The COVID-19 crisis has already led to more than $3.4 billion in lost revenues for the U.S. ethanol industry, according to an economic analysis released July 15 by the Renewable Fuels Assn. (RFA). Based on the latest projections from the Energy Information Administration (EIA) and the University of Missouri Food & Agricultural Policy Research Institute (FAPRI), the RFA study also found that pandemic-related damages in 2020 and 2021 could reach nearly $9 billion.
The new study by RFA chief economist Scott Richman uses empirical data to assess the actual impact of COVID-19 on the ethanol industry to date. For the period running from March through June 2020, the study found:
- The cumulative decline in ethanol production and consumption exceeded 1.3 billion gal.
- Nearly 500 million fewer bushels of corn were used in ethanol production during the period.
- Industry revenues from ethanol and co-products sales were reduced by more than $3.4 billion due to the combination of reduced output and lower prices.
Based on EIA and FAPRI projections and assuming that current market conditions do not deteriorate, total pandemic-related revenue losses for the industry could approach $7 billion in 2020 and $1.8 billion in 2021. However, if states adopt additional travel and business restrictions, the losses would be larger and may even surpass the $10 billion estimate from RFA’s initial forward-looking analysis released in April.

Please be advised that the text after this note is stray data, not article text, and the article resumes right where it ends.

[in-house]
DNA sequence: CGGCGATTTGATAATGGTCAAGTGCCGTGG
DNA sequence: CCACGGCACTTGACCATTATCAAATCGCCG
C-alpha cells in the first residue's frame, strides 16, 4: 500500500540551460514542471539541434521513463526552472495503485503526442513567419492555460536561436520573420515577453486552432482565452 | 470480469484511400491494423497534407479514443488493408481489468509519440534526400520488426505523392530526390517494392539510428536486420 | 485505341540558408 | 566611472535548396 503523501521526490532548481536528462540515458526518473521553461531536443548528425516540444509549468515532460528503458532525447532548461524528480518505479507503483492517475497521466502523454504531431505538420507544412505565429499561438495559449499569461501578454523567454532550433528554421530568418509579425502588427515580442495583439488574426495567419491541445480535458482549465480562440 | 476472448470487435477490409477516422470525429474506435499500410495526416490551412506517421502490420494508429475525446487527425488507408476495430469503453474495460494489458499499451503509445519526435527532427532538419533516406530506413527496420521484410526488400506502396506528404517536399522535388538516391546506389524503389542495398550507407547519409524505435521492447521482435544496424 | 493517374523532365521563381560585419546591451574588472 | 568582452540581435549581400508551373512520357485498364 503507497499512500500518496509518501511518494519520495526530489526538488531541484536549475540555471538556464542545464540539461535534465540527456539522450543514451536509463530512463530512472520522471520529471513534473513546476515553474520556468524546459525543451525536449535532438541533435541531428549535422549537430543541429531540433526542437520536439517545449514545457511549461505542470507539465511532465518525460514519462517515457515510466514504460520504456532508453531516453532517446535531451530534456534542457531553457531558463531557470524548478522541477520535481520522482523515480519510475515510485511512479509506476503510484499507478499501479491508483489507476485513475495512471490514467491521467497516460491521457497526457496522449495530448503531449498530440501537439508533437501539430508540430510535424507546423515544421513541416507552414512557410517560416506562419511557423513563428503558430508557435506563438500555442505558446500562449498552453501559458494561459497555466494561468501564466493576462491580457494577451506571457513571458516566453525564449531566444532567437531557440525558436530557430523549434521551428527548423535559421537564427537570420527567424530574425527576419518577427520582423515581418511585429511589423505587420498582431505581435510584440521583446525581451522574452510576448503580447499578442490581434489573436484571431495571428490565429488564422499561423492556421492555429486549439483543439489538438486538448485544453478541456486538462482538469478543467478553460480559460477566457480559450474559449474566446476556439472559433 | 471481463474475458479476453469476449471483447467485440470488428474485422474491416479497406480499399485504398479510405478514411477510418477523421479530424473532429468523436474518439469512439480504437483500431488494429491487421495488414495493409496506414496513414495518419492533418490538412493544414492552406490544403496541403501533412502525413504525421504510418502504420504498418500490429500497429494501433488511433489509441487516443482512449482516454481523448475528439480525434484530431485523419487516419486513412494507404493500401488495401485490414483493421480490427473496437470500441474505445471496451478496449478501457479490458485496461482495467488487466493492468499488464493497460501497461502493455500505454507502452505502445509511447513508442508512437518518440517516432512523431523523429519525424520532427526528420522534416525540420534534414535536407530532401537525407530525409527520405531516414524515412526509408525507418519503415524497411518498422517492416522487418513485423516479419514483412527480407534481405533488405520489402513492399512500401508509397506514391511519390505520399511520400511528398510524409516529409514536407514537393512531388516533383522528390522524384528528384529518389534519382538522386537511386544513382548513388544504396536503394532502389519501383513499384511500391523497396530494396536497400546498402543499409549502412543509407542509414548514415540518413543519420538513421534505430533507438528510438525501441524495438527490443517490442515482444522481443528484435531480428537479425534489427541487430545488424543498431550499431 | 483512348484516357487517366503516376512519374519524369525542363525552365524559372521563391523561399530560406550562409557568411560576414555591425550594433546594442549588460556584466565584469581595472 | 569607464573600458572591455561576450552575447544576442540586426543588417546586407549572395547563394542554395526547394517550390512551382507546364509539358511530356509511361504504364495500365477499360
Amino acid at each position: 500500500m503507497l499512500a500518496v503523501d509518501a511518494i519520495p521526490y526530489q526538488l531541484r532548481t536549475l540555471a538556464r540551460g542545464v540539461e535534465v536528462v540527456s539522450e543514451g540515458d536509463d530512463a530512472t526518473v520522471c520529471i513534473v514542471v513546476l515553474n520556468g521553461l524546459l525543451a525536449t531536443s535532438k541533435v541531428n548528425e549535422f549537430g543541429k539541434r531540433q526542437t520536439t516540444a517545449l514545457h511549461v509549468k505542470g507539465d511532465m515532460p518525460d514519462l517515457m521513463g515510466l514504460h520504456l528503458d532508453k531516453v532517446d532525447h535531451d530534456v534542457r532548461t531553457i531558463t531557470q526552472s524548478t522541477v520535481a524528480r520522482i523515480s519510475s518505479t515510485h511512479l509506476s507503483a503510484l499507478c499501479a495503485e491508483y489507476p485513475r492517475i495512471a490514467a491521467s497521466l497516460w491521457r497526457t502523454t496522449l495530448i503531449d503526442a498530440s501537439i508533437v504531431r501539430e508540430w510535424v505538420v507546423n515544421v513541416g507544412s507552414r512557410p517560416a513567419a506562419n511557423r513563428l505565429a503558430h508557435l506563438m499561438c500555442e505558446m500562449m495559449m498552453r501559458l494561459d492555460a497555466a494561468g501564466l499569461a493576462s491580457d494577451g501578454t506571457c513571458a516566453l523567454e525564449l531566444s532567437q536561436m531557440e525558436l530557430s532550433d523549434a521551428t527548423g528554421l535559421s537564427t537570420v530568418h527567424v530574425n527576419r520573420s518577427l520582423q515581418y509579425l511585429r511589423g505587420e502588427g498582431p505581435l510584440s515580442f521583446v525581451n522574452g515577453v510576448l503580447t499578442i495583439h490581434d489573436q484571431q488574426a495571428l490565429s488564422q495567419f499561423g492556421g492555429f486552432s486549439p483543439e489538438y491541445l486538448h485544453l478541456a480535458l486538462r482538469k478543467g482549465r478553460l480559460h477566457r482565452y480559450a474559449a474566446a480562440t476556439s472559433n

Notably, these figures do not include additional expected losses in co-product sales revenues, which (based on co-product revenue losses to date) could amount to nearly $1 billion in further losses in 2020 and more than $250 million in 2021.
The report added that FAPRI expects the decline in consumption to be concentrated in the domestic market, whereas exports are not significantly affected relative to their March forecast. “This assumption is debatable, given the observed significant reduction in ethanol exports in April and May,” the report stated.
“At one point in late April, more than half of the ethanol industry’s production capacity was shut down,” RFA president and chief executive officer Geoff Cooper said. “The idling of dozens of ethanol plants reverberated throughout rural America and sent ripple impacts across the farm economy. We have seen conditions improve since the low point in April, but ethanol production and consumption remain well below pre-COVID-19 levels.”
Cooper said the report provides a clearer picture of the damage done to date and the challenges the industry will continue to face well into 2021. “The analysis again underscores the need for Congress to act expeditiously to deliver emergency relief to the renewable fuels industry,” he said. “As members of the Senate begin to craft their next COVID-19 stimulus package, we implore them to ensure the renewable fuels industry is not left behind again. We ask that they stand up for the 350,000 critical and essential workers whose jobs are supported by the ethanol industry.”
Cooper said RFA strongly supports the Renewable Fuel Reimbursement Program included in the HEROES Act passed by the House on May 15, as well as the Renewable Fuel Feedstock Reimbursement Act of 2020 introduced in the Senate May 19 by Sens. Chuck Grassley (R., Iowa) and Amy Klobuchar (D., Minn.). Both programs would provide vital emergency relief to the nation’s struggling ethanol producers and help ensure that the industry is able to participate in the nationwide economic recovery from COVID-19. According to RFA, either program should be included in the next comprehensive COVID-19 stimulus bill.